Flashy neon signs. Glaring advertisements. Endless city lights. All these sources of light illuminate our night city and make it difficult for us to even realize that it is dark.
However, artificial light pollution leads to sleep deprivation and memory loss.
Therefore, we should put effort to reduce light pollution and preserve the darkness of our night time.
What is light pollution? Light pollution is the presence of unwanted or artificial light in the night environment. There are three primary types of light pollution: light trespass, over-illumination, and skyglow. Light trespass arises when undesired light enters one’s living space, which causes problems like sleep deprivation. Over-illumination occurs when light is excessively used. For example, in America, approximately two million barrels of oil per day is wasted due to over-illumination. Finally, skyglow is the diffuse luminance of the night sky due to light that is emitted directly upward by luminaires or reflected from the ground.
These different types of light pollution pose adverse health effects to the human
Most notably, light pollution affects the circadian rhythm and sleep patterns. Circadian rhythm is an internal biological process that regulates the sleep-wake cycle and repeats approximately every 24 hours. However, studies have demonstrated the damage of exposure to light upon the day-night cycle. This is because of the Suprachiasmatic Nucleus (SCN), which is a region of the brain that controls the circadian rhythm, receiving information in response to light exposure through incoming vision from the eyes. The perceived light during nighttime prevents the secretion of melatonin. Like so, the circadian rhythm will be delayed.
This results in disrupted sleep patterns such as inconsistent REM (rapid eye movement) sleep. REM sleep is crucial not only for the alertness of an individual on the next day but also for the stimulation of brain regions used in learning and memory formation.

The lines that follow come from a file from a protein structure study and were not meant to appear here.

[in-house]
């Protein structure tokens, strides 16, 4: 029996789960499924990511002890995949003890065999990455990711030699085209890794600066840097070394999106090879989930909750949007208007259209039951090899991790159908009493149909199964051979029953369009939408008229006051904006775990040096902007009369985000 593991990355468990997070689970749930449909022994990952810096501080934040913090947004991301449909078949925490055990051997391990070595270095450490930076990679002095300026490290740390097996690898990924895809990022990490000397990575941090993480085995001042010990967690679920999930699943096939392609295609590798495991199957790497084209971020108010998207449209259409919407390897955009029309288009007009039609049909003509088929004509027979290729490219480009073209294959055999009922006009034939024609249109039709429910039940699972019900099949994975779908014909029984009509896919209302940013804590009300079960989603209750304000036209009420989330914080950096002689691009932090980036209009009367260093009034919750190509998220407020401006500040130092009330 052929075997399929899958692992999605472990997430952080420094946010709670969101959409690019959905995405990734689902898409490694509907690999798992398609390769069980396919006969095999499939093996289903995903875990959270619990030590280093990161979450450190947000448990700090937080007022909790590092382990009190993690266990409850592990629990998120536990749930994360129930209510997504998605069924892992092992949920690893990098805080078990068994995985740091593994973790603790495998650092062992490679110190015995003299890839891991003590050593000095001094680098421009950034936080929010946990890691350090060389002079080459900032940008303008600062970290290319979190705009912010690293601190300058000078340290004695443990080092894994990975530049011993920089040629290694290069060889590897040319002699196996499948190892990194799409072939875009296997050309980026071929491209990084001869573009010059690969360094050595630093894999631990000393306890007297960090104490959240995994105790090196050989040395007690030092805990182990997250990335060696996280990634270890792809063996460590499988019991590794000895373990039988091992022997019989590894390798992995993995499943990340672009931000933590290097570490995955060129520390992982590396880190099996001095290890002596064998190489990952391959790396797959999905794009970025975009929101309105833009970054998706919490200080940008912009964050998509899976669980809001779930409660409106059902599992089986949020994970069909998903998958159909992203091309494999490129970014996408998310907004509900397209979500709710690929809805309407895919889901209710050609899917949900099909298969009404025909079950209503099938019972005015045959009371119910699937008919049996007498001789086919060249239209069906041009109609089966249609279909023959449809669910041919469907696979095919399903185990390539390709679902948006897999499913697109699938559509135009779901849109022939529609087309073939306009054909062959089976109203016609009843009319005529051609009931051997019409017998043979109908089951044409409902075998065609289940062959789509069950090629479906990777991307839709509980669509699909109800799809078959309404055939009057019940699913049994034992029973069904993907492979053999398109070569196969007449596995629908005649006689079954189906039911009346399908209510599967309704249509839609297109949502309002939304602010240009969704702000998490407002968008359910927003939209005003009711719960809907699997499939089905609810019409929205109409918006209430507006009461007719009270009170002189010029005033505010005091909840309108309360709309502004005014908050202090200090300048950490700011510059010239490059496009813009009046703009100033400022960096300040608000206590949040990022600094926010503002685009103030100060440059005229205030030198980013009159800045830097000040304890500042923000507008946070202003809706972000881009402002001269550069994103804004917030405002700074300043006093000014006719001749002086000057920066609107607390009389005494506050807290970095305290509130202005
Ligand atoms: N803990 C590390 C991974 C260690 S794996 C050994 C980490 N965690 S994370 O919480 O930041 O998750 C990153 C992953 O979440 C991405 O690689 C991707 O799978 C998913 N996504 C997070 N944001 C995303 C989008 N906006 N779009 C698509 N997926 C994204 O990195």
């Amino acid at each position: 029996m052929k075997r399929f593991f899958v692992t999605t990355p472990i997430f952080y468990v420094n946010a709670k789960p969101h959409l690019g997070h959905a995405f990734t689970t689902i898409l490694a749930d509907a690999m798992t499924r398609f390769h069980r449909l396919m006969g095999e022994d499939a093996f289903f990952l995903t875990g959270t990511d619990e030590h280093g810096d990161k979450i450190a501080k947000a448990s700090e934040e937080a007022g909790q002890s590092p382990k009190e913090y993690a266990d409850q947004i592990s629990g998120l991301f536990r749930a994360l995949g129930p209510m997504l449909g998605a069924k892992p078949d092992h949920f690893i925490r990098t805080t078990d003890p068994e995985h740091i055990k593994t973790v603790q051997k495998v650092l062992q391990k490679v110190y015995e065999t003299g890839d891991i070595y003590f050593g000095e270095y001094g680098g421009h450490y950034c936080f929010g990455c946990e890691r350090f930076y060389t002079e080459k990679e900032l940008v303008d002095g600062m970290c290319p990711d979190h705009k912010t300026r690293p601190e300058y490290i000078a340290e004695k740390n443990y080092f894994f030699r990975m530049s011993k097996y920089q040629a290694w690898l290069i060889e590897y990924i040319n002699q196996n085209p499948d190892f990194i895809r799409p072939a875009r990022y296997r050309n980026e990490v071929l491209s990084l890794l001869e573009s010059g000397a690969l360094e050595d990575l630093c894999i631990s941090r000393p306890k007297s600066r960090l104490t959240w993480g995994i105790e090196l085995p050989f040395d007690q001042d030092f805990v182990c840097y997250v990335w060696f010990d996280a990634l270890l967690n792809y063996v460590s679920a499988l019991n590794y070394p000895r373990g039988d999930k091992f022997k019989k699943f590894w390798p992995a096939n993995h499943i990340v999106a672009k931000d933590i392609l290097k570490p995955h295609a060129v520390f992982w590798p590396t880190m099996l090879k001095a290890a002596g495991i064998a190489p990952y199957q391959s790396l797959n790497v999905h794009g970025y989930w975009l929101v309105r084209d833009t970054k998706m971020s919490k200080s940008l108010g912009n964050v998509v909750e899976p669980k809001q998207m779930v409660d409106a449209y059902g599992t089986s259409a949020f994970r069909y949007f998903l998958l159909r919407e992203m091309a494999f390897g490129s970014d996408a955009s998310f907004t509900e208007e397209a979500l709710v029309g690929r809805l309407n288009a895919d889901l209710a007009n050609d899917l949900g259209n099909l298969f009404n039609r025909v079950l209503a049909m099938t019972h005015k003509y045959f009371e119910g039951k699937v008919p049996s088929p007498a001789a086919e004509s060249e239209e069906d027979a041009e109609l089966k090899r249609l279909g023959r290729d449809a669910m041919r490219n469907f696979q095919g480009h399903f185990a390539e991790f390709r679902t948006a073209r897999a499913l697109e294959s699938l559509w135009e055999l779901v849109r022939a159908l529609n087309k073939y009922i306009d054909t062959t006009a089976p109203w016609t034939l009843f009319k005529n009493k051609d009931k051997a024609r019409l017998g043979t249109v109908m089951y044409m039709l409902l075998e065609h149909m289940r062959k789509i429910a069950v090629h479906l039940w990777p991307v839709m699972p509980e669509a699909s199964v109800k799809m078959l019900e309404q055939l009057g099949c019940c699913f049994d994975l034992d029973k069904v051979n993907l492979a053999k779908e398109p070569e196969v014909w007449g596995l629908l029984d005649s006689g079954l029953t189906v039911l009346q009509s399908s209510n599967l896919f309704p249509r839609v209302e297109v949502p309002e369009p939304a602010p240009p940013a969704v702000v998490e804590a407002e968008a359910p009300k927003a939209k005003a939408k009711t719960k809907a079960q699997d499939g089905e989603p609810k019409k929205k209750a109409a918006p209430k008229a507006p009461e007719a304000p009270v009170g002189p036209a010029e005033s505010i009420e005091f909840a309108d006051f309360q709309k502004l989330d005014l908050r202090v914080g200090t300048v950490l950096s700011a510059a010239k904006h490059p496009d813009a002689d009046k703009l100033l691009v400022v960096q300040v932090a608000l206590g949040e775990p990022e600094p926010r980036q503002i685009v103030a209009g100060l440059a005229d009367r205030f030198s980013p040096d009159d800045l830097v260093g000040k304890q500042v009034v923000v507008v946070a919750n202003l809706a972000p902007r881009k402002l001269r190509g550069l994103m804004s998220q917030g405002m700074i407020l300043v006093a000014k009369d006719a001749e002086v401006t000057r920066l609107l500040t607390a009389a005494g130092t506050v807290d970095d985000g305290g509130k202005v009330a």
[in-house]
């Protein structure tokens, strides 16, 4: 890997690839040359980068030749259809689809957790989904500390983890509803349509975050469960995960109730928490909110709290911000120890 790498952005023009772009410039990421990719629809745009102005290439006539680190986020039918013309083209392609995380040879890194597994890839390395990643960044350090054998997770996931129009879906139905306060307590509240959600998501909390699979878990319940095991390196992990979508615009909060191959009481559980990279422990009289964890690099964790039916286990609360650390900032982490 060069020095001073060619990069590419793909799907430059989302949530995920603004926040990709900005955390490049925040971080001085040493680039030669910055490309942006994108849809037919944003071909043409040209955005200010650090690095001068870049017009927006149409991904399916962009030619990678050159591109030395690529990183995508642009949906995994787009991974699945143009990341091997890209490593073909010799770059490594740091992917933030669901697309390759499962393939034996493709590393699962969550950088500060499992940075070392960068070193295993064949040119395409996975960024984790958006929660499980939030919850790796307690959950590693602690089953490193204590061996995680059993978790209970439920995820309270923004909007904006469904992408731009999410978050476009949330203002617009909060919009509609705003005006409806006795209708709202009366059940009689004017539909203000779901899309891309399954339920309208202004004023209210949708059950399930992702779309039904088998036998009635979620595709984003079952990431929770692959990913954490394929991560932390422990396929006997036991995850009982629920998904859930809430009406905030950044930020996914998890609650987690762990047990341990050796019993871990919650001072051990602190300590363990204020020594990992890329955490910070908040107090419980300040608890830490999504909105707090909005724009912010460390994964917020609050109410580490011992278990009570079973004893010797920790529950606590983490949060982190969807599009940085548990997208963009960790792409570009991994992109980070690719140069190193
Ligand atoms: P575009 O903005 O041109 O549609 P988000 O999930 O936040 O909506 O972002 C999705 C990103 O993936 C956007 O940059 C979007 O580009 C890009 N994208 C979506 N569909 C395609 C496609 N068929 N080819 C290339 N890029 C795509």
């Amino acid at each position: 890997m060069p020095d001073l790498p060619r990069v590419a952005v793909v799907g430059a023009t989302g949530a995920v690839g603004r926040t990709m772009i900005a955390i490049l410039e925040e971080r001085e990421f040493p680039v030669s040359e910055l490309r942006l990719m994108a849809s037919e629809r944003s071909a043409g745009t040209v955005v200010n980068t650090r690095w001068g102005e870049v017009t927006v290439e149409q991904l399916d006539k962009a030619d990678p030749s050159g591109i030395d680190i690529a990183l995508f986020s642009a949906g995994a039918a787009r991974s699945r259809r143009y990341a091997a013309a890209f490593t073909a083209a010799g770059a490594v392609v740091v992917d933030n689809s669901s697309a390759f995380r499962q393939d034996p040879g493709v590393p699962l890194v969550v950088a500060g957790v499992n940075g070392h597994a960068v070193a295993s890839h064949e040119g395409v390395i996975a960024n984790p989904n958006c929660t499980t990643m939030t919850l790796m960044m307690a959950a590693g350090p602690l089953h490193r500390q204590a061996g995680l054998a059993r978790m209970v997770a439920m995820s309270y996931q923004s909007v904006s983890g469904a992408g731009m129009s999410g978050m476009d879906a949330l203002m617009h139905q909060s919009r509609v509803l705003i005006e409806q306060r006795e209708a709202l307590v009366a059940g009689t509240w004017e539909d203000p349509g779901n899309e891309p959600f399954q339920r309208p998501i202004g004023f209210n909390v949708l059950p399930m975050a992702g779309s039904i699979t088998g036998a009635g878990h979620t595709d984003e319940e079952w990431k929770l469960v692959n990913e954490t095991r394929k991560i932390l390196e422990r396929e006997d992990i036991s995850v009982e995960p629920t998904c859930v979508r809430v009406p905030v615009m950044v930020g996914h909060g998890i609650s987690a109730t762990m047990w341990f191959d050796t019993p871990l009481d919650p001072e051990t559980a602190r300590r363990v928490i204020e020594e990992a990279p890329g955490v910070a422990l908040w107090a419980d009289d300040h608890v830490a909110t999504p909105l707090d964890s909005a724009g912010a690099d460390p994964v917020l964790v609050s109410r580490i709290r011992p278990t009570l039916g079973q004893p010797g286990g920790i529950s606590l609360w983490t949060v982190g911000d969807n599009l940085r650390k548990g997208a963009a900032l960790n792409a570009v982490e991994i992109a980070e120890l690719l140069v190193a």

Lack of sleep contributes to memory loss. REM sleep is known to preserve certain types of memories such as procedural memory, spatial memory, and emotional memory. In a REM sleep experimentation on rats deprivation inhibited memory consolidation especially regarding complex processes. Recent works through electrophysiological recording and optogenetic techniques established that neural activity during REM sleep is necessary for spatial and contextual memory consolidation. Specifically, REM is significant for learning procedures and new techniques of problem-solving, and its deprivation seemingly results in impaired declarative and long-term memory in complex situations.
Now the question is, what can we do to avert the consequences of light pollution upon our health? The first solution can be instigated at home. We can minimize the use of needless lights during the day and night by implementing automatic sensors or even manually turning off the light when it is unnecessary. Colored lights, such as yellow, red, and amber, are anti-glare but still serve the purpose of night lighting. These colored lights do not affect the nighttime vision compared to regular LED lights, so they will not be as damaging to the eye. Through this simple yet powerful initiative, we can build our efforts to decrease the effects of light pollution upon our own health and the community.
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